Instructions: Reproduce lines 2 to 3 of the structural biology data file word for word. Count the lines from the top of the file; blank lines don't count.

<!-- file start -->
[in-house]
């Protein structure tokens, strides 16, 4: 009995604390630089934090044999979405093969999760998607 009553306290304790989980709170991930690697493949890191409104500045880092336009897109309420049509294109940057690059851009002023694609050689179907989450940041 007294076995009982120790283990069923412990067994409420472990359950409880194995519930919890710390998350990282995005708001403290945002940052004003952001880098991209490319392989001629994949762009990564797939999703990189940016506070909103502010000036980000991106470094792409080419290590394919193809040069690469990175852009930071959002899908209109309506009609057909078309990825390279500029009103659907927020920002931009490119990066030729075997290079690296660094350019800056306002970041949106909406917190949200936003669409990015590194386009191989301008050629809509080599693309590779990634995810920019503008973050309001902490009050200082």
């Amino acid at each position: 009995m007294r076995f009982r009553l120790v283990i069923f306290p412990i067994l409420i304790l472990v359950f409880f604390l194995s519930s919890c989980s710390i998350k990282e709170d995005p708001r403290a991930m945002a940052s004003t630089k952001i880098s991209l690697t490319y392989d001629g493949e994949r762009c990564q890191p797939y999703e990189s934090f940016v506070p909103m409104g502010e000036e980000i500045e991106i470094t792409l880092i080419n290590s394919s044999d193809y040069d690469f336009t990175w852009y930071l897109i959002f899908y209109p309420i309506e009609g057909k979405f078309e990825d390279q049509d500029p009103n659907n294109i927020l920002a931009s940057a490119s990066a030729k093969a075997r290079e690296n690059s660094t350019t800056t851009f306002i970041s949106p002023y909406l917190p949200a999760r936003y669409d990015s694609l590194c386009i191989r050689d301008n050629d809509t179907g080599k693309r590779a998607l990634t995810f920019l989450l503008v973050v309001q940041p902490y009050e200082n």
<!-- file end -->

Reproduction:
């Protein structure tokens, strides 16, 4: 009995604390630089934090044999979405093969999760998607 009553306290304790989980709170991930690697493949890191409104500045880092336009897109309420049509294109940057690059851009002023694609050689179907989450940041 007294076995009982120790283990069923412990067994409420472990359950409880194995519930919890710390998350990282995005708001403290945002940052004003952001880098991209490319392989001629994949762009990564797939999703990189940016506070909103502010000036980000991106470094792409080419290590394919193809040069690469990175852009930071959002899908209109309506009609057909078309990825390279500029009103659907927020920002931009490119990066030729075997290079690296660094350019800056306002970041949106909406917190949200936003669409990015590194386009191989301008050629809509080599693309590779990634995810920019503008973050309001902490009050200082």
């Amino acid at each position: 009995m007294r076995f009982r009553l120790v283990i069923f306290p412990i067994l409420i304790l472990v359950f409880f604390l194995s519930s919890c989980s710390i998350k990282e709170d995005p708001r403290a991930m945002a940052s004003t630089k952001i880098s991209l690697t490319y392989d001629g493949e994949r762009c990564q890191p797939y999703e990189s934090f940016v506070p909103m409104g502010e000036e980000i500045e991106i470094t792409l880092i080419n290590s394919s044999d193809y040069d690469f336009t990175w852009y930071l897109i959002f899908y209109p309420i309506e009609g057909k979405f078309e990825d390279q049509d500029p009103n659907n294109i927020l920002a931009s940057a490119s990066a030729k093969a075997r290079e690296n690059s660094t350019t800056t851009f306002i970041s949106p002023y909406l917190p949200a999760r936003y669409d990015s694609l590194c386009i191989r050689d301008n050629d809509t179907g080599k693309r590779a998607l990634t995810f920019l989450l503008v973050v309001q940041p902490y009050e200082n």